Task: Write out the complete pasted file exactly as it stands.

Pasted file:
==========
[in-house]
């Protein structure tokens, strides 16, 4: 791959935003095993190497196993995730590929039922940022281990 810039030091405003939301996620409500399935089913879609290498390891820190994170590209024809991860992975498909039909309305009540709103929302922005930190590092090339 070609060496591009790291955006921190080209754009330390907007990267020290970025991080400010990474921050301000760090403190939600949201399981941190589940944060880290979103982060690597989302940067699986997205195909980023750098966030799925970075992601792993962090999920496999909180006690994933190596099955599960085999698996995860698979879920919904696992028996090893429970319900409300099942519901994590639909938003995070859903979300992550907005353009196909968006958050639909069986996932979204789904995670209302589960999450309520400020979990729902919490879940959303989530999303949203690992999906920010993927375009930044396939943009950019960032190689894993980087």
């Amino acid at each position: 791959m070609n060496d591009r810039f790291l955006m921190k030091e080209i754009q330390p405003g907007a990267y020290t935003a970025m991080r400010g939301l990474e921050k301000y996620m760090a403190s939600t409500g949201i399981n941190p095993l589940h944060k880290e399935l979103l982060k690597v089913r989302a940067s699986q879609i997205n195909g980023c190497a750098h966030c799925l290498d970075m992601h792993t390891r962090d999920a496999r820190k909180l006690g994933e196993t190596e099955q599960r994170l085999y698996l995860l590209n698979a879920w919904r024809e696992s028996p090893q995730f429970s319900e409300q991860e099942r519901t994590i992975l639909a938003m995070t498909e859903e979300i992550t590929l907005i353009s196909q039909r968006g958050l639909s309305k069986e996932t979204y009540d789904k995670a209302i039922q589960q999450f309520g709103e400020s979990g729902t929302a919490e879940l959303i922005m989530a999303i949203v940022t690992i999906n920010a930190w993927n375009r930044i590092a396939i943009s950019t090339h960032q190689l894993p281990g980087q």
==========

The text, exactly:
[in-house]
């Protein structure tokens, strides 16, 4: 791959935003095993190497196993995730590929039922940022281990 810039030091405003939301996620409500399935089913879609290498390891820190994170590209024809991860992975498909039909309305009540709103929302922005930190590092090339 070609060496591009790291955006921190080209754009330390907007990267020290970025991080400010990474921050301000760090403190939600949201399981941190589940944060880290979103982060690597989302940067699986997205195909980023750098966030799925970075992601792993962090999920496999909180006690994933190596099955599960085999698996995860698979879920919904696992028996090893429970319900409300099942519901994590639909938003995070859903979300992550907005353009196909968006958050639909069986996932979204789904995670209302589960999450309520400020979990729902919490879940959303989530999303949203690992999906920010993927375009930044396939943009950019960032190689894993980087």
């Amino acid at each position: 791959m070609n060496d591009r810039f790291l955006m921190k030091e080209i754009q330390p405003g907007a990267y020290t935003a970025m991080r400010g939301l990474e921050k301000y996620m760090a403190s939600t409500g949201i399981n941190p095993l589940h944060k880290e399935l979103l982060k690597v089913r989302a940067s699986q879609i997205n195909g980023c190497a750098h966030c799925l290498d970075m992601h792993t390891r962090d999920a496999r820190k909180l006690g994933e196993t190596e099955q599960r994170l085999y698996l995860l590209n698979a879920w919904r024809e696992s028996p090893q995730f429970s319900e409300q991860e099942r519901t994590i992975l639909a938003m995070t498909e859903e979300i992550t590929l907005i353009s196909q039909r968006g958050l639909s309305k069986e996932t979204y009540d789904k995670a209302i039922q589960q999450f309520g709103e400020s979990g729902t929302a919490e879940l959303i922005m989530a999303i949203v940022t690992i999906n920010a930190w993927n375009r930044i590092a396939i943009s950019t090339h960032q190689l894993p281990g980087q």